Updated Marcellus Shale well production data for the period between July 1, 2010 and December 31, 2010 is now available on the DEP website and FracTracker’s DataTool. This data is self-reported by the drilling operators, and includes production in the following categories:
- Natural Gas: Production in thousands of cubic feet (Mcf)
- Condensate: Production in barrels
- Oil: Production in barrels
Gas Production and Well Status
Table 1: Production notes and values for Pennsylvania Marcellus Shale wells, July 1 2009 to June 30, 2010
Table 2: Production notes and values for Pennsylvania Marcellus Shale wells, July 1 2010 to December 31, 2010
Although gas production is the focus of the six month production report, there is enough useful data to learn a few other things about the industry as well:
- As with the waste report, there is more production reported in the last half of 2010 than the entire preceding year. Although there are more producing wells, my suspicion is that the real reason is poor reporting for the July 2009 to June 2010 report.
- As corroborating evidence of poor reporting, the earlier report includes significant production from wells that are “Not yet drilled”. This issue has been corrected for the last half of 2010.
- Only 26 Marcellus Shale wells are reported as plugged. This is fairly impressive, as the earliest Marcellus well in Pennsylvania was from 2006.
- Over half of the Marcellus Shale wells which have been permitted in Pennsylvania have not yet been drilled. Almost all of these are horizontal wells.
Gas, Condensate, and Oil Production
Table 3: Gas, condensate, and oil production values for Pennsylvania Marcellus Shale wells, July 1 2009 to June 30, 2010
Table 4: Gas, condensate, and oil production values for Pennsylvania Marcellus Shale wells, July 1 2010 to December 31, 2010
The Marcellus Shale is well known as a gas producing black shale formation, but condensate and oil are also produced from these wells in Pennsylvania. There are a couple of trends of note here as well:
- Although the more recent report is for only half the length of time as the older one, this cannot account for the tenfold decrease in oil production.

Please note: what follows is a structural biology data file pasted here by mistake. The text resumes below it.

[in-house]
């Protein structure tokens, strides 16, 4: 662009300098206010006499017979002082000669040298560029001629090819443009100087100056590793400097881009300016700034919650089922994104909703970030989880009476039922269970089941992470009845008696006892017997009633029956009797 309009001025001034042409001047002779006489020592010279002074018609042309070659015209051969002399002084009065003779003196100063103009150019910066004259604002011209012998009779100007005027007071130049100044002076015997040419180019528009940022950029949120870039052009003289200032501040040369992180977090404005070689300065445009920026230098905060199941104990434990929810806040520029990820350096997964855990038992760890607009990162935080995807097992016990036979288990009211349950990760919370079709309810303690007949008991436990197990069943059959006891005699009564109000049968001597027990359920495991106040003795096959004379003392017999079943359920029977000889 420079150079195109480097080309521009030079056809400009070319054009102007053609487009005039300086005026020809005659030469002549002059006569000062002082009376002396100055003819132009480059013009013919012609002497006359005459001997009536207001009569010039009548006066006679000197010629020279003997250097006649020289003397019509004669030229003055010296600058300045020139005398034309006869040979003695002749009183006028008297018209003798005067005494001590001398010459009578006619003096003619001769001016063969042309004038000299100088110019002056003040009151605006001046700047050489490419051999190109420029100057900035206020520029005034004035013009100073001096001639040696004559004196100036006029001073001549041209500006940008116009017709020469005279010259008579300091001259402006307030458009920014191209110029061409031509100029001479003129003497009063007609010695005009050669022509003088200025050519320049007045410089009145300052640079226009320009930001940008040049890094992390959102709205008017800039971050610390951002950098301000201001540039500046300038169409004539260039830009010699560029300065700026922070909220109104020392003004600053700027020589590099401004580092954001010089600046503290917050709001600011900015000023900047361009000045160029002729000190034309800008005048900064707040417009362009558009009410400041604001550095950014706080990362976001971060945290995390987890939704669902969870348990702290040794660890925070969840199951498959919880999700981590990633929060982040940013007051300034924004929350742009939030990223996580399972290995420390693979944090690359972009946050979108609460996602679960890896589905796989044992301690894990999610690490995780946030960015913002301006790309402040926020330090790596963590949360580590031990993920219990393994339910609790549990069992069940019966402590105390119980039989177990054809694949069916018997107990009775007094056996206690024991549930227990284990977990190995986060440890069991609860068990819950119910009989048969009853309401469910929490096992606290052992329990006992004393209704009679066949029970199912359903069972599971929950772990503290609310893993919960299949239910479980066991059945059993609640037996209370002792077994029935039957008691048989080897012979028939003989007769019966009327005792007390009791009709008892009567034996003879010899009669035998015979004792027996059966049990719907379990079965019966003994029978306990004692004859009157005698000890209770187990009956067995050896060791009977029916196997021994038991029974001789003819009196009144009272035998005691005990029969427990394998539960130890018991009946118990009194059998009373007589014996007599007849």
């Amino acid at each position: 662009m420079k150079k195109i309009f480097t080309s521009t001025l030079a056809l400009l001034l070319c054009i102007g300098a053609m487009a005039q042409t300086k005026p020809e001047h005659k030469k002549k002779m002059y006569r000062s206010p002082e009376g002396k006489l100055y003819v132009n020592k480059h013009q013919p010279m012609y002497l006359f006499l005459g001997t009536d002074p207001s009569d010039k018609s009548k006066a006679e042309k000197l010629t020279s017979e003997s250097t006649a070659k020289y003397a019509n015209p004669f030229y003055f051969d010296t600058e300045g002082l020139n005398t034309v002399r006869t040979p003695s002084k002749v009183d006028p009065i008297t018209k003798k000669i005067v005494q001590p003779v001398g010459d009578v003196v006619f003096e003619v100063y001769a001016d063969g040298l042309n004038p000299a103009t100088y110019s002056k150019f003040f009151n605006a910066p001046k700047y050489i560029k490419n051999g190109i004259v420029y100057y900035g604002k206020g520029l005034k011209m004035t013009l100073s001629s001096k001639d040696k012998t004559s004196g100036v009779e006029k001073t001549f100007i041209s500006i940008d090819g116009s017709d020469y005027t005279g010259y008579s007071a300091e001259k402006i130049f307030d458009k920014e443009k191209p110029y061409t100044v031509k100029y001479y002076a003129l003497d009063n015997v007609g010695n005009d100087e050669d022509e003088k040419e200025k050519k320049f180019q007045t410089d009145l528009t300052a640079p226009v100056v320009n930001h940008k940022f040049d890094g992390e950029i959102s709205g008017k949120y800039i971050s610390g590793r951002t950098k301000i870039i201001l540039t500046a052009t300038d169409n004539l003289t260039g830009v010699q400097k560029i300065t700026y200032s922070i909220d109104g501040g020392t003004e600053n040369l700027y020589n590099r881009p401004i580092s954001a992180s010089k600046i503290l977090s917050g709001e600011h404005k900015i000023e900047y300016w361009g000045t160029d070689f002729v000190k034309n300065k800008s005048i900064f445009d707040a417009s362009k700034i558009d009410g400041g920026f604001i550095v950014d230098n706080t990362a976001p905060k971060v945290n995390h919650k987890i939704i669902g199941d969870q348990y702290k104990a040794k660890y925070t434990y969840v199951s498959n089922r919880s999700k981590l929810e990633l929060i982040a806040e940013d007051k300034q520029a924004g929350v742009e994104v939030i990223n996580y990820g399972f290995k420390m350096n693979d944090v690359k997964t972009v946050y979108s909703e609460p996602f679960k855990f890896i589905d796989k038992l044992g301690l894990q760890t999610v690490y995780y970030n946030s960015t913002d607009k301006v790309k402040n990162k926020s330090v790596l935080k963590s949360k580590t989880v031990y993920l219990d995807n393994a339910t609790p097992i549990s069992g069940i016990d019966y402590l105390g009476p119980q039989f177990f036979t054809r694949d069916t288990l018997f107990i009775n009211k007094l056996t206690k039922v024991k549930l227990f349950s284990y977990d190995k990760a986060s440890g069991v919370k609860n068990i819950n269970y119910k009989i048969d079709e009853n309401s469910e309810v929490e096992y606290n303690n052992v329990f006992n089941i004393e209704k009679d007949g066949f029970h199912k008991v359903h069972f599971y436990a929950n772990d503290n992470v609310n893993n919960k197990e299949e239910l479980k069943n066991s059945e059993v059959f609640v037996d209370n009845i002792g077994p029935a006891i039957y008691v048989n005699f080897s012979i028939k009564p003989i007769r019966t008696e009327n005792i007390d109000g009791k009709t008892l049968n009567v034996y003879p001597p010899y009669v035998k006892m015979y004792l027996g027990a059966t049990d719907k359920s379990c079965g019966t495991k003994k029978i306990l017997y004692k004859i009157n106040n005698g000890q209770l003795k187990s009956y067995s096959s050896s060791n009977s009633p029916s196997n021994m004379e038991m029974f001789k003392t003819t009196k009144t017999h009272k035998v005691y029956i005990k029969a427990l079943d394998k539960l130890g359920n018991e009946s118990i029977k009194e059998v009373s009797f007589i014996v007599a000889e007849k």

- The amount of condensate nearly doubled, despite the fact that the reporting period was only half as long.
- Almost all oil and condensate production now comes from horizontal wells.
Now let’s take a look at the geographical distribution of this data. Here, in rapid succession, are the data in table, chart, and map formats:
Table 5: Pennsylvania Marcellus Shale production by county, July 1, 2010 to December 31, 2010
Chart 1: Pennsylvania Marcellus Shale gas production by county, July 1, 2010 to December 31, 2010
PA Marcellus Shale Oil, Gas, and Condensate Production, July 1, 2010 to December 31, 2010. Please click the gray compass rose and double carat (^) to hide those menus.
There are a couple of key points about the location information as well:
- Although Washington county is one of several major producers of natural gas, the vast majority of the Marcellus Shale oil and condensate production in the Commonwealth comes from that county.
- The leading producers in the state by county are (percentage of statewide total in parentheses):
- Bradford (25.7%)
- Susquehanna (23.7%)
- Washington (14.2%)
- Tioga (8.8%)
Marcellus Shale natural gas, condensate, and oil production in Southwestern Pennsylvania, July 1, 2010 to December 31, 2010
Production by Operator
Table 6: Natural gas produced by operator in Pennsylvania’s Marcellus Shale formation, 7-1-10 to 12-31-10.
Chart 2: Natural gas produced by operator in Pennsylvania’s Marcellus Shale formation, 7-1-10 to 12-31-10.
The leading producers in the state by operator are (percentage of statewide total in parentheses):
- Chesapeake Appalachia Llc (18.8%)
- Talisman Energy Usa Inc (18.1%)
- Cabot Oil & Gas Corp (15.3%)
- Range Resources Appalachia Llc (12.6%)
- Atlas Resources Llc (5.6%)